This fight with Mongolia’s Nyambayar (11-0, 9 KO) is a mandatory, but it’s a good one. Maybe you haven’t seen “King Tug” fight, but he’s legitimately good. The 27-year-old won silver at London 2012, losing to the excellent Cuban amateur Robeisy Ramirez in the final, and works best as an aggressive, hard-charging fighter, though not a clumsy or lumbering one.
He can punch, too, but he’s also proven he can handle a tough 12, winning a 12-round battle in Jan. 2019 over Claudio Marrero. He’s a legitimate top five featherweight right now, which owes more to a glut of fighters moving up in weight recently, but he’s quality either way. This is not a washed up veteran, this is not some guy who’s proven to be a fringe contender at best. The last time Russell faced someone in their prime, it was Joseph Diaz Jr, and Diaz gave Russell a good fight. If Nyambayar is better than Diaz, what with a couple more years passing, Russell could be more vulnerable than most believe in this fight. It’s a somewhat quiet matchup, but a good one.
2) Kal Yafai vs Roman Gonzalez, Feb. 29 (DAZN)
The big selling point here is that this may be the last good chance at the mountain top for former pound-for-pound elite Roman “Chocolatito” Gonzalez, now 32 and a few years removed from the point he was considered a fighter on that sort of level.
Nicaragua’s Gonzalez (48-2, 40 KO) can still fight, it seems. Following his two losses to Srisaket Sor Rungvisai in 2017, the latter a brutal beatdown that was stopped in the fourth round six months after their first fight, where the Thai pummeler won a controversial decision, Gonzalez was out a year before returning and looking a bit rusty but still pretty good, stopping Moises Fuentes in five. He then sat out 15 months before a low-key return in December, wiping out Diomel Diocos in Japan.
Gonzalez’ wins over Fuentes and Diocos weren’t marquee victories, but he did what you’d have expected a prime Roman Gonzalez to do in both. He looked sharp enough in both — the rust you’d expect was there with Fuentes, but didn’t last — and still looks like a dangerous contender at 115.
Yafai (26-0, 15 KO) is defending the WBA title here, and at 30 he’s not a lot younger than Gonzalez, but he definitely has fewer miles on his body. The British standout has been aching for this sort of fight ever since winning this belt back in Dec. 2016, when he beat veteran Luis Concepcion.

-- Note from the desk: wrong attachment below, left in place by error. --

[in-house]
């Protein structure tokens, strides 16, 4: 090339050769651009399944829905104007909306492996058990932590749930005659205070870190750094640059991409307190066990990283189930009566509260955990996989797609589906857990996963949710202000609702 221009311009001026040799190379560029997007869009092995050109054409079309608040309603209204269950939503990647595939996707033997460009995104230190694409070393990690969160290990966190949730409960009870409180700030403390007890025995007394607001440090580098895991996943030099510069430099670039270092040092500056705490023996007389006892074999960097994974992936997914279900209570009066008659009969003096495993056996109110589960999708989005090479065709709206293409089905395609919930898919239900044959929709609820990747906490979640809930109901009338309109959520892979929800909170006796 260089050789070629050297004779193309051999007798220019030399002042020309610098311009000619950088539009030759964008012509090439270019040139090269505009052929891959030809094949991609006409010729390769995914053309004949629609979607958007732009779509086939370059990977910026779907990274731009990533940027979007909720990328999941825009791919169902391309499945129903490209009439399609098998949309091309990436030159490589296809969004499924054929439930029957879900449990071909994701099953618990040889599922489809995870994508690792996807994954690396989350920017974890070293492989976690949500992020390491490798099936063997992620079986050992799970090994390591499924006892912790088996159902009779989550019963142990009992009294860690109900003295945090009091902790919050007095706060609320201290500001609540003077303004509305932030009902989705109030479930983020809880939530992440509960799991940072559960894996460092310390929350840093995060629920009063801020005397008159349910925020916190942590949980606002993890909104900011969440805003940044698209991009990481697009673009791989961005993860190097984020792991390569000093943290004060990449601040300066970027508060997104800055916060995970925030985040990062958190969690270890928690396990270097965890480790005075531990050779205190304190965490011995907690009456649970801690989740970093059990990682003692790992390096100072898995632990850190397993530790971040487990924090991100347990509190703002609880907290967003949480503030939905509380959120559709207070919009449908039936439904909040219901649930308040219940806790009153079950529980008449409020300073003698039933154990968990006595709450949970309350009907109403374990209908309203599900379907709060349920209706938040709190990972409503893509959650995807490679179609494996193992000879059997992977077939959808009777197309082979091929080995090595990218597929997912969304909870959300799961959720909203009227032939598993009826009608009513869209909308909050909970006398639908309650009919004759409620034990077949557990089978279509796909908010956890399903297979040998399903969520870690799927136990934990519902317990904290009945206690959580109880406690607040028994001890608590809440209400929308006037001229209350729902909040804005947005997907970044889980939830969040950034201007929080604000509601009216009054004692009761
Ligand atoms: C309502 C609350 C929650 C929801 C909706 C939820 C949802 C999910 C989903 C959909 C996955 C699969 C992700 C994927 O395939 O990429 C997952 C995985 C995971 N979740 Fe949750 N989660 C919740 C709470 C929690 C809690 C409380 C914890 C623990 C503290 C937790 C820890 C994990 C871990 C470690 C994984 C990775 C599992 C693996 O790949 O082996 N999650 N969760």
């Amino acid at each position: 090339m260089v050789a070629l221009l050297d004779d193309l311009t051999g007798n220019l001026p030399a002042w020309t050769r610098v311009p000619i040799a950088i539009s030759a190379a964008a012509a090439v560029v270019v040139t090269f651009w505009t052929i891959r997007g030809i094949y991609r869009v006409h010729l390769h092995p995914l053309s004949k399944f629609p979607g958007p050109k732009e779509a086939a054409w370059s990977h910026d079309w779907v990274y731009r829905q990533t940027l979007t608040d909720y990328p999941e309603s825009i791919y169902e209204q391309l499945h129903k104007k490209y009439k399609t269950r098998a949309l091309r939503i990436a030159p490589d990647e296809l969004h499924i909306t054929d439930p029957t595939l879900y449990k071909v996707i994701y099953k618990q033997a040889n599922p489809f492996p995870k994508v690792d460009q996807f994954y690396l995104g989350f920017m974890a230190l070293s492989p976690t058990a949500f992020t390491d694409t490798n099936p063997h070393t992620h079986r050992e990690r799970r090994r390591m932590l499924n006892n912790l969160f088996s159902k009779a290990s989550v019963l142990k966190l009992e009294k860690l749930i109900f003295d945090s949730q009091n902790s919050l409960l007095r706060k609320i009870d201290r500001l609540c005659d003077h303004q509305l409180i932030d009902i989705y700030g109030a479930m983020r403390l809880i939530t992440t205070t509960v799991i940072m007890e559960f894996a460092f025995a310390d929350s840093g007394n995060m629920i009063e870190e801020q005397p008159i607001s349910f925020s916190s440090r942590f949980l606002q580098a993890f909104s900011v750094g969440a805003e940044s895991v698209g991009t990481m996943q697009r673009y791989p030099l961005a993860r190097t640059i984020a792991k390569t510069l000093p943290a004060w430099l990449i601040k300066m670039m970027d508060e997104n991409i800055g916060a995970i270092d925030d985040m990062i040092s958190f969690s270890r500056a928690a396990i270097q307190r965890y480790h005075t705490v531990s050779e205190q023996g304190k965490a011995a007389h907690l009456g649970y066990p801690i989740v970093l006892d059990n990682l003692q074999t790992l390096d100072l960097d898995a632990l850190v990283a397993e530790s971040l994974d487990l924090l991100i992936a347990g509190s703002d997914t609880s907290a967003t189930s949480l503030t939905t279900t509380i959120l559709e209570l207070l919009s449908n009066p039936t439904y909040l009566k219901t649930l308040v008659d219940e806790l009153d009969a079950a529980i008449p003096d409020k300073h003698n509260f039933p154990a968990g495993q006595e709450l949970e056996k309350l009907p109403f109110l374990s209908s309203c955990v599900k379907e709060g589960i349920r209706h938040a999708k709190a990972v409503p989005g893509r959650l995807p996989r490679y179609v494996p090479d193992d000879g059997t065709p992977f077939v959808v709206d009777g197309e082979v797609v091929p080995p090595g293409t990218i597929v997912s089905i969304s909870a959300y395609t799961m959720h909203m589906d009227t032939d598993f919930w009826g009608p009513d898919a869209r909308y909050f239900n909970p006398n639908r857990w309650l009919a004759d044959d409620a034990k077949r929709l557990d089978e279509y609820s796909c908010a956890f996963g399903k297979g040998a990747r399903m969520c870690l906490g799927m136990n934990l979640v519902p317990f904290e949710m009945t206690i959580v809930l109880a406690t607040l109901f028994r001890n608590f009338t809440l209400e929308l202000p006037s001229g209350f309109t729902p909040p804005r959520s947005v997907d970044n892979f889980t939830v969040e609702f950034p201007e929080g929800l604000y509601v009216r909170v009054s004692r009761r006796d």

Since getting the belt, Yafai has made defenses against Suguru Muranaka, Sho Ishida, David Carmona, Israel Gonzalez, and Norbelto Jimenez. It’s not exactly what he was looking for; he’s been calling out top fighters for years. He hasn’t even built up a fan base at home in the UK or anything, not fighting in his home country since 2017.
The big, glaring question is about what Gonzalez has left, but assuming it’s enough, there’s another question here: can Yafai really compete against someone on this level? He hasn’t had to before. There’s a lot of intrigue on both sides, both fighters with something to prove.
1) Deontay Wilder vs Tyson Fury 2, Feb. 22 (FOX & ESPN+ PPV)
Easily the biggest fight and biggest event so far in 2020, and the biggest on the schedule to date, and even if we go with the rumor that Canelo Alvarez will face Ryota Murata on May 2, this is a bigger fight than that.
Wilder (42-0-1, 41 KO) and Fury (29-0-1, 20 KO) did decent numbers all things considered for their Dec. 2018 Showtime pay-per-view main event, which ended in a controversial and at times thrilling draw, doing a reported 325,000 buys. Neither was a proven pay-per-view commodity at that time and the matchup somewhat came out of left field, but both guys have big personalities and can talk a fight up, and a big heavyweight fight is pretty easy to sell compared to just about anything else.
The rematch is a much bigger deal, far more highly-anticipated, with over a year of building to this meeting. Wilder had two monster knockouts in 2019 over Dominic Breazeale and Luis Ortiz, while Fury picked up wins over Tom Schwarz and Otto Wallin, the latter tougher than anticipated due to Wallin’s determination and a nasty cut on Fury that probably would have stopped most other fights.
Top Rank promoter Bob Arum still thinks this will do over two million buys on US pay-per-view. He may be reaching there, but then again maybe not. ESPN and FOX are working together here and you’re talking about a massive reach with mainstream sports fans who might be talked into $79.99 on pay-per-view, even if it comes in the final hours with the co-broadcast on both networks featuring prelim bouts and the final sales pitch.
As for the fight, it sells itself. Wilder has the monster punch and is making an argument as possibly the biggest puncher ever. Fury’s the best boxer in the division in some time. Their personalities mesh for great entertainment in interviews and press conferences. The first fight delivered for those who bought it or watched otherwise. It’ll be a hit; how big of a hit remains to be seen, but the important thing is it’s a great fight that everyone wanted.